Who’s Your Daddy? by Min. David J. Seymour
Who's your Daddy?
Like many fledgling ministers in the (Black) church, my ministry experience began, working in the Youth Ministry. Although the call on my life is to pastor people in every age group, I will always have a particular sensitivity for young people, particularly college students. In fact, if it were not for the Youth Ministry at my home church, I might not be the man of God that I am today.
In my last days of seminary, I was tasked to interview someone who represented my specific ministry context, to find out any changes they would suggest to the Church. I interviewed a young woman who was a freshman at Northern Illinois University. Her answer haunted me, and it still does. She stated, “If I could make any changes to the Church, I would encourage young people to take God and Church more seriously, we young people are dying faster than the old folks.”
Although I considered myself to be a young person, I recognized in that moment that the generations that are younger than I am are living in a much different reality than I. Her statement caused me to understand that innocence, (and all that goes with it), and youth are not synonymous. I believe that tomorrow is not promised to anyone, but I never really worried about tomorrow. This student’s statement led me to think that the younger generations are more aware of their mortality than my generation.
Unfortunately the reality of this statement is evident every time we turn on the evening news. In Chicago to date, there have been over 200 shootings, and 47 murders. In fact, this weekend, a 15 year old Chicago teenager, Hadiya Pendleton, (who played with her high school band at the Presidential Inauguration in January), will be laid to rest after being gunned down outside of King High School in late January. I found myself asking, “Why are younger people dying at such alarming rates?”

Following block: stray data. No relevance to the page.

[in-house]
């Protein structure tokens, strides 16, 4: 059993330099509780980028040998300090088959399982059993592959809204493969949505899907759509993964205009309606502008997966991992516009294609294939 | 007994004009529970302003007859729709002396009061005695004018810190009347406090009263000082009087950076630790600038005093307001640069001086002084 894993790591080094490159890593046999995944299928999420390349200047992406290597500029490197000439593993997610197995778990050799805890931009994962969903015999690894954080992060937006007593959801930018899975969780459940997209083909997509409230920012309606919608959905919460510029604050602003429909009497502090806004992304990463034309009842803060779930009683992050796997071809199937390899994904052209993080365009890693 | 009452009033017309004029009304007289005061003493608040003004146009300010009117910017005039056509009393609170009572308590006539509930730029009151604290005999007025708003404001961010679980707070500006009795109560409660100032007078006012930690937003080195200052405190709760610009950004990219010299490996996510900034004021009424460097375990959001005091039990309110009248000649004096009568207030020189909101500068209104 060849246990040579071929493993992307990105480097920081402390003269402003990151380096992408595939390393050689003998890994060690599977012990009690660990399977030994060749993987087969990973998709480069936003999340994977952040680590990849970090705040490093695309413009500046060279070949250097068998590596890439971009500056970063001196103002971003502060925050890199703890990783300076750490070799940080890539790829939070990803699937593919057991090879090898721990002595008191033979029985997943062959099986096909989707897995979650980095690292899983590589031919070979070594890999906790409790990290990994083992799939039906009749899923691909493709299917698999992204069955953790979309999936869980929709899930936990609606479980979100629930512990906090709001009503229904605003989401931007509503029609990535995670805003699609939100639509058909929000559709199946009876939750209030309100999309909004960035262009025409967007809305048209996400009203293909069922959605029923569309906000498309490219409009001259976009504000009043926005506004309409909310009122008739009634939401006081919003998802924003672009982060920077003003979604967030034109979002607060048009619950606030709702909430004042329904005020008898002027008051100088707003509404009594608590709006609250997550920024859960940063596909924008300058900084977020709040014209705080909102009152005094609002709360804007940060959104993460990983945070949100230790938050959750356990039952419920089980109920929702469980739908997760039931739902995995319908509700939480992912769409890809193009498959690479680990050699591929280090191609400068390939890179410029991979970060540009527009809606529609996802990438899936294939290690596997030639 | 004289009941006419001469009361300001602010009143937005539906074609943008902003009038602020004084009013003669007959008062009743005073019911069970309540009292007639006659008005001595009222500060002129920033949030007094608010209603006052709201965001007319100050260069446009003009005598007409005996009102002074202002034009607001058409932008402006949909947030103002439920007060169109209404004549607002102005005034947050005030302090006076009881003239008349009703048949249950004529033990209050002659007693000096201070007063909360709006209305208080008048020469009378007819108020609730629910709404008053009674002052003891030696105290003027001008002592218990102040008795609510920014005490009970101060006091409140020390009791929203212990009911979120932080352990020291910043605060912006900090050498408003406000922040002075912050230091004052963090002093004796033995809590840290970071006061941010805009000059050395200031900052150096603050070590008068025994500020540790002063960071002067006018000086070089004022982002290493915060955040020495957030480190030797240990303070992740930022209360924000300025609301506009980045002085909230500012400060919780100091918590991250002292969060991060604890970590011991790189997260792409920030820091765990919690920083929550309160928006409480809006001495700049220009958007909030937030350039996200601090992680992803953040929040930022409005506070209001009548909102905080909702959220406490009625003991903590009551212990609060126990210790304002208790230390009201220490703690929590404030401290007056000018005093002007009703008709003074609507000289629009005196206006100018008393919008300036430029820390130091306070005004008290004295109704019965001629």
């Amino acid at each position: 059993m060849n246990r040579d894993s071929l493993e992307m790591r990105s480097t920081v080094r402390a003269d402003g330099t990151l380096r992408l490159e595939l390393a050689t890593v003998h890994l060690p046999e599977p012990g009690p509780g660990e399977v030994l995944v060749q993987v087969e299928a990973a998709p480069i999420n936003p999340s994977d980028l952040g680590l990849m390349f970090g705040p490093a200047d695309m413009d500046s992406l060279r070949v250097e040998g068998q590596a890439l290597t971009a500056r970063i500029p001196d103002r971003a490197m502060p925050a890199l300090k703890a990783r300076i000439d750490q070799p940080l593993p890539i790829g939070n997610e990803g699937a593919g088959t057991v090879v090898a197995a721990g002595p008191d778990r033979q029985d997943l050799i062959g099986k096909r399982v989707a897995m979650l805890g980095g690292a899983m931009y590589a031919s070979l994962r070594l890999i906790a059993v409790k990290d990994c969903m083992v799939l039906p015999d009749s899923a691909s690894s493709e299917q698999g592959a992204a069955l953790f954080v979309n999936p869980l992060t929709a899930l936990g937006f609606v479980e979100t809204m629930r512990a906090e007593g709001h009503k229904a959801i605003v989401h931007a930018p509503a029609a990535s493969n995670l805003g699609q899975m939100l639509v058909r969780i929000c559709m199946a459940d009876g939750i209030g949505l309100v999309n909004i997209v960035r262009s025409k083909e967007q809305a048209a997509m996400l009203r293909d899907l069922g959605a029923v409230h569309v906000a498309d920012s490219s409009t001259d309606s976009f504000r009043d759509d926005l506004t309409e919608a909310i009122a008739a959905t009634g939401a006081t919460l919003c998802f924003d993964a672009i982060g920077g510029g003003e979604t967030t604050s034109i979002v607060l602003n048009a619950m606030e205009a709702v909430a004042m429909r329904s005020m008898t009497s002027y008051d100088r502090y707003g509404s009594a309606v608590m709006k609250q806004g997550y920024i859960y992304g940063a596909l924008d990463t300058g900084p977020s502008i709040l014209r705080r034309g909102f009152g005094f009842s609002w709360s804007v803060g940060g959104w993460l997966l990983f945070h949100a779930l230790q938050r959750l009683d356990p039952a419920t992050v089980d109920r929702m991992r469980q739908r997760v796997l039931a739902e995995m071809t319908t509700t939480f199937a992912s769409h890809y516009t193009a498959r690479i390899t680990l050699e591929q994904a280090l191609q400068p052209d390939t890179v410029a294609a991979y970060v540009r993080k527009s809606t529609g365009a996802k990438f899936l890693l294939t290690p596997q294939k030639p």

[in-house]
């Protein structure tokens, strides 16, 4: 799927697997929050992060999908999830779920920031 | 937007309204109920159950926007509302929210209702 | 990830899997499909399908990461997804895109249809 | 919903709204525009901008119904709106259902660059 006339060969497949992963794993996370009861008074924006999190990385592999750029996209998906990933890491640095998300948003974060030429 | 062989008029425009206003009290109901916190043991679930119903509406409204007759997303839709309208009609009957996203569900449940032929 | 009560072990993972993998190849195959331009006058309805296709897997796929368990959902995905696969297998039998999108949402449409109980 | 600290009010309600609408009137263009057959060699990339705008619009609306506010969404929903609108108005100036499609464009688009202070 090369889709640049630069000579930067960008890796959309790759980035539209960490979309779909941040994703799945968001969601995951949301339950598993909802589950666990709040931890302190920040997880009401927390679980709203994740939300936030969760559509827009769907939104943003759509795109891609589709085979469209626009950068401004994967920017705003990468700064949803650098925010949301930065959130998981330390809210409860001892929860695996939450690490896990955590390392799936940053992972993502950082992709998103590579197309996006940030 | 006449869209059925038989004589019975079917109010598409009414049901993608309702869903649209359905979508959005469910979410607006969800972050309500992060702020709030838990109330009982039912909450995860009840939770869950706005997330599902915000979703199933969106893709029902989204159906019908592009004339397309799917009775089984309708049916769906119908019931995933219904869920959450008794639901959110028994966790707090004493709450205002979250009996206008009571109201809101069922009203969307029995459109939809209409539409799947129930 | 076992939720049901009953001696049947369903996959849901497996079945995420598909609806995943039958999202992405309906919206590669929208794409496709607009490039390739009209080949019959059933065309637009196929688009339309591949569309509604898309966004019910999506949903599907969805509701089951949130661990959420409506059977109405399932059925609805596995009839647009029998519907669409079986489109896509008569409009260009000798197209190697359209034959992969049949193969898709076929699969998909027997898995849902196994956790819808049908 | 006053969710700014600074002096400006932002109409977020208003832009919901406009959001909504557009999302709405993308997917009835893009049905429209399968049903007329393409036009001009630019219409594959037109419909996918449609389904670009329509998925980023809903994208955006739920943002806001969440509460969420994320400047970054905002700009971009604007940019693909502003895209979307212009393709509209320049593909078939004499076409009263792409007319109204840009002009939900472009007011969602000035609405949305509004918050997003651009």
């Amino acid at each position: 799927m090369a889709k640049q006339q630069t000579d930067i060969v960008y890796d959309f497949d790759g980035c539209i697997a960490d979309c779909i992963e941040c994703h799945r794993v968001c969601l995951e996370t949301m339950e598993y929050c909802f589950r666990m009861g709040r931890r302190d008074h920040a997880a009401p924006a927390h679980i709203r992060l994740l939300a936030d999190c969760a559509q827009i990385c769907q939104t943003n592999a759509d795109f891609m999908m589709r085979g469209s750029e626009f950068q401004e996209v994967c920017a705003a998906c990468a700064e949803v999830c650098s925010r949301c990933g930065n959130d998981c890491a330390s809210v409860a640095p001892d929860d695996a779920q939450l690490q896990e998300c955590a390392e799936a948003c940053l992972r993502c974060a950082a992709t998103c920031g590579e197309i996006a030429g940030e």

I believe that Luke 7:11-12 offers one element to answer:
King James Version (KJV)
11 And it came to pass the day after, that he went into a city called Nain; and many of his disciples went with him, and much people.
12 Now when he came nigh to the gate of the city, behold, there was a dead man carried out, the only son of his mother, and she was a widow: and much people of the city was with her.
In this story we find a woman who was in the process of burying her only son. Additionally, this woman is identified as a widow, which means that her husband previously died. From the story we know that the son and the father have died, but we do not know how they died.
(The following statement is solely from my own curiosity and imagination and is no way meant to be taken as Biblical truth)
Because we do not know the circumstances of either death, I wonder if these two men died from the same cause. If they did die from the same circumstances, the father died first, could the death of the son have been prevented? Is there information that could have been shared about the father and the circumstances of his death that could have been shared with the son? Could that information save the son’s life? Ultimately, I wonder if the father was present, would the son have died?
How many of our youth are going to an early grave because of the absent fathers?
Topic: Who’s Your Daddy? by Min. David J. Seymour
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